Anyway, the left is dead set in pretending these documents show war crimes. Of course these morons would not know a war crime if it bit them in the arse, and only believe that the US or other NATO troops can commit war crimes - where else have we heard something just like that, huh? - anyway, so take it all with a grain of salt. As I suspected, this moron released mostly boring and low level contact reports, and while it is obvious that there will be information that is damaging to security, the troops, and operations, I doubt there will be anything that is going to satisfy the left’s need for a grand conspiracy and rampant war crimes after this revelation about the documents classification status made it obvious that:
This Australian newspaper also seems not to know WikiLeaks is one giant joke where fake is real and not give them so much legitimacy, but who then again, it doesn’t fit the narrative. Speaking of narrative, check out this beat down:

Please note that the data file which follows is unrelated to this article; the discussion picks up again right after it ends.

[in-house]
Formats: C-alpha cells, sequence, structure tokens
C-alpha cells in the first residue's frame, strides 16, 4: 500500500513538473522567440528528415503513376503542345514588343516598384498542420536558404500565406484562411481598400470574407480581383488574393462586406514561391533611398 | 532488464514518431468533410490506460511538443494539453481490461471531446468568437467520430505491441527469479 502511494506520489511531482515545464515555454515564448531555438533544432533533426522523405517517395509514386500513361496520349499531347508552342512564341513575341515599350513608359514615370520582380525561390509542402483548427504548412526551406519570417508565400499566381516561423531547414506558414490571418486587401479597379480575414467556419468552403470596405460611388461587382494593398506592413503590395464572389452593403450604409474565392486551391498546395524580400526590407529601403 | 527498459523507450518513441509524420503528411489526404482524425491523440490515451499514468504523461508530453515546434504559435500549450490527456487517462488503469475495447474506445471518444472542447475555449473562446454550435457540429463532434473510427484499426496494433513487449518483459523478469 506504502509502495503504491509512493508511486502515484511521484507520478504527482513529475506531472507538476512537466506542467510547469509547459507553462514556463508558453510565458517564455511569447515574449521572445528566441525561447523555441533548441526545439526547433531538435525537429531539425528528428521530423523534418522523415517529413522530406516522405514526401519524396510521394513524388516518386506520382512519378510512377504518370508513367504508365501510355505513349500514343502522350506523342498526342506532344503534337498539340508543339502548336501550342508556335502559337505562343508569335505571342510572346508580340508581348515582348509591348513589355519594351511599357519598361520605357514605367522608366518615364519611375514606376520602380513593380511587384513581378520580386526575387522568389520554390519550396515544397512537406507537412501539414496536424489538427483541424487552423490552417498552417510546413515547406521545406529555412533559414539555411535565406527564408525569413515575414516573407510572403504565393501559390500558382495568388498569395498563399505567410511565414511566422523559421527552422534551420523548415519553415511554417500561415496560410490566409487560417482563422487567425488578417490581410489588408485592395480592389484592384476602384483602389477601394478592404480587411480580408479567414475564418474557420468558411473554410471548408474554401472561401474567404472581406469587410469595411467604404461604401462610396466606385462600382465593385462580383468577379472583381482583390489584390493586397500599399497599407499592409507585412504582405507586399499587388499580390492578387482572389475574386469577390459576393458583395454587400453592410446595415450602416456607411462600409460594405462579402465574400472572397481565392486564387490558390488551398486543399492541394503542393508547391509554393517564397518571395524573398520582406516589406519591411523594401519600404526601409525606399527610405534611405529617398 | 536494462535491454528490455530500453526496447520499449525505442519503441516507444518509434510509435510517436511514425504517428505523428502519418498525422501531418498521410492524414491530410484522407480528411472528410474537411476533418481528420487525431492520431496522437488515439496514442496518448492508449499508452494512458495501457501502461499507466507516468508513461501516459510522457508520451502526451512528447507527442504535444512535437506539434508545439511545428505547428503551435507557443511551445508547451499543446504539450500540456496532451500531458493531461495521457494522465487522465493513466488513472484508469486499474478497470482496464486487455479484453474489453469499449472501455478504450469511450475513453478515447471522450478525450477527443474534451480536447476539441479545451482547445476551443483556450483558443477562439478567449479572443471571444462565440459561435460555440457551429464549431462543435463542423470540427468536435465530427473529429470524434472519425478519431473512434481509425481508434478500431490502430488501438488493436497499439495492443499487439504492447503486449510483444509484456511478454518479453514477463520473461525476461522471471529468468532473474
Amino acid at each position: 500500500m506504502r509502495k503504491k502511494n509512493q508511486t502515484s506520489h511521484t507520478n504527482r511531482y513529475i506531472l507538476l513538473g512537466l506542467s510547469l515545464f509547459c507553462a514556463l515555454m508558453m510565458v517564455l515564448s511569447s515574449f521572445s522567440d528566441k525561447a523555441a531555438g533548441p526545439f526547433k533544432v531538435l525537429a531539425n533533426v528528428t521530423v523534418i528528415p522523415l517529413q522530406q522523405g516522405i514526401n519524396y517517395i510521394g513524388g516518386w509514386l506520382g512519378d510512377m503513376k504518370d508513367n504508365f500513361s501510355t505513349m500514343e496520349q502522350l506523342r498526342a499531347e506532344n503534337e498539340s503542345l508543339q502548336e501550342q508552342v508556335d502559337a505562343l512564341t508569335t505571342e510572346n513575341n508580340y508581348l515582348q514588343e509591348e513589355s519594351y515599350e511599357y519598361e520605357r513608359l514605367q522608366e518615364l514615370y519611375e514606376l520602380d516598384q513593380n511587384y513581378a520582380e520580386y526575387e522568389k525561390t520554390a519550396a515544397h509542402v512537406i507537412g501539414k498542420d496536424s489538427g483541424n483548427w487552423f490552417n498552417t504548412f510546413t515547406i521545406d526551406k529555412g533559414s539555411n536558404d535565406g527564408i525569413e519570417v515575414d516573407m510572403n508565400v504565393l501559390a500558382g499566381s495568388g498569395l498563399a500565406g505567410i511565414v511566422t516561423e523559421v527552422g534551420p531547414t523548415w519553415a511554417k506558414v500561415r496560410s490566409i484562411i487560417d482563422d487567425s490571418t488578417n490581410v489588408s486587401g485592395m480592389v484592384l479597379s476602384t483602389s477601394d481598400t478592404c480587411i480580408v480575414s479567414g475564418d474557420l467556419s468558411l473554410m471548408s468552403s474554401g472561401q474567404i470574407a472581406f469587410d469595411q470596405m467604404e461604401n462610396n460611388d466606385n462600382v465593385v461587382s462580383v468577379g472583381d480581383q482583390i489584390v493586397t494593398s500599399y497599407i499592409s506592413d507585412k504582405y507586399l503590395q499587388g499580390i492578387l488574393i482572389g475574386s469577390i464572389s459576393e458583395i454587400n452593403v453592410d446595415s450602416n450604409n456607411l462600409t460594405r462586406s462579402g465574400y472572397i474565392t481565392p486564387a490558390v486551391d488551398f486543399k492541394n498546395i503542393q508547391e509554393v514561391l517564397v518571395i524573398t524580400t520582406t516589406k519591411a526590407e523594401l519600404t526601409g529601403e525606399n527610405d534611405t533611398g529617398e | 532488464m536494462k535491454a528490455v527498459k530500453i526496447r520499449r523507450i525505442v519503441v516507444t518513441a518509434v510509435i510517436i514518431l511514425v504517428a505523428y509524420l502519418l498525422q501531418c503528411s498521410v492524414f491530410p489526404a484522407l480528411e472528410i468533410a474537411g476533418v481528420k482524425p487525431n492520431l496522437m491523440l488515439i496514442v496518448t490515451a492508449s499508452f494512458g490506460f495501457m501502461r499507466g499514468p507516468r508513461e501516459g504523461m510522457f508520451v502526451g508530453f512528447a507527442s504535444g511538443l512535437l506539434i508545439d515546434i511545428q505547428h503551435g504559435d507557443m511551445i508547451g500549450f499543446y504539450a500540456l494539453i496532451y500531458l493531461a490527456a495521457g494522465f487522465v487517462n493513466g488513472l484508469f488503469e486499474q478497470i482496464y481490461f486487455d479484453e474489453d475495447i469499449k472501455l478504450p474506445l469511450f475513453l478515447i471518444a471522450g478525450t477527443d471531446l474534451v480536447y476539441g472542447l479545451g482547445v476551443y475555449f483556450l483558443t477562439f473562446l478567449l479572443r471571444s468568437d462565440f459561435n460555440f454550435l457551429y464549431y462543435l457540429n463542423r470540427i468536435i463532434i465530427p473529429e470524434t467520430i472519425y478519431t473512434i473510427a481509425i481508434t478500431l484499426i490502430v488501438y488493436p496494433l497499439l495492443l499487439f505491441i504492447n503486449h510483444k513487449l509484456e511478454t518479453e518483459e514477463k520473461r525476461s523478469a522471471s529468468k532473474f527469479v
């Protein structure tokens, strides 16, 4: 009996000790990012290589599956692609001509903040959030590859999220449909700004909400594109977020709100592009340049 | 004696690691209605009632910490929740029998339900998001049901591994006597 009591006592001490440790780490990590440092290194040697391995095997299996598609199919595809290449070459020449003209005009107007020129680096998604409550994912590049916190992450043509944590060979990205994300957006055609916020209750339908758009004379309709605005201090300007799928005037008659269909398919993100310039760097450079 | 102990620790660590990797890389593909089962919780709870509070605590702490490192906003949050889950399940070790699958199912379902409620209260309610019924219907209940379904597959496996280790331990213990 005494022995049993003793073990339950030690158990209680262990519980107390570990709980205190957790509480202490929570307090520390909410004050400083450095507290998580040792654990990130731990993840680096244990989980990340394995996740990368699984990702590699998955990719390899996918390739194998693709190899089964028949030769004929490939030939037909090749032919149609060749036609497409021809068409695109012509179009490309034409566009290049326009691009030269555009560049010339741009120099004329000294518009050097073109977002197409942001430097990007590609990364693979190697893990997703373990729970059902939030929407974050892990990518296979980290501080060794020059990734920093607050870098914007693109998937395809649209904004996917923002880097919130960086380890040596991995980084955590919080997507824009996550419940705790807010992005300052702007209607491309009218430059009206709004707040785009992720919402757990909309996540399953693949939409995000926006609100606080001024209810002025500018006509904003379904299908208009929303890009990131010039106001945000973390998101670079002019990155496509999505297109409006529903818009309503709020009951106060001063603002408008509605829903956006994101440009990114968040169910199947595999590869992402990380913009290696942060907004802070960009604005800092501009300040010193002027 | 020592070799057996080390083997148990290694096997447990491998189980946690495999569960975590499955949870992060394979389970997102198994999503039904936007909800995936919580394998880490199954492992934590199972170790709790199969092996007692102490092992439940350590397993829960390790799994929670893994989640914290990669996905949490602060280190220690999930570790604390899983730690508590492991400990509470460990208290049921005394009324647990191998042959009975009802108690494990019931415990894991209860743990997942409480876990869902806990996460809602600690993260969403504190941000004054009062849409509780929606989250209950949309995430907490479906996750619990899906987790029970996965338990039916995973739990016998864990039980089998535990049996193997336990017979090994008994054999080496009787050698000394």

I have been asking the same question. Why is the western media obsessed with how many people we kill but always giving these barbarians a pass? At a minimum it puts into serious doubt their motives and makes it clear that there is an agenda, and then not a good one. When the agenda is that leaks that compromise lefty reporters and their agenda is bad, but any leaks that kill American troops and hampers America’s ability to fight wars against evil people while helping those fighting America is good, you have a problem. In case you are not seeing the obvious swipe here, I am discussing the left’s reaction to the t revelations about Journolist and their shenanigans, up and including their collusion to defend and elect the idiot now living in the WH, versus the reaction from the left about the release of documents intended to hurt American troops during a war.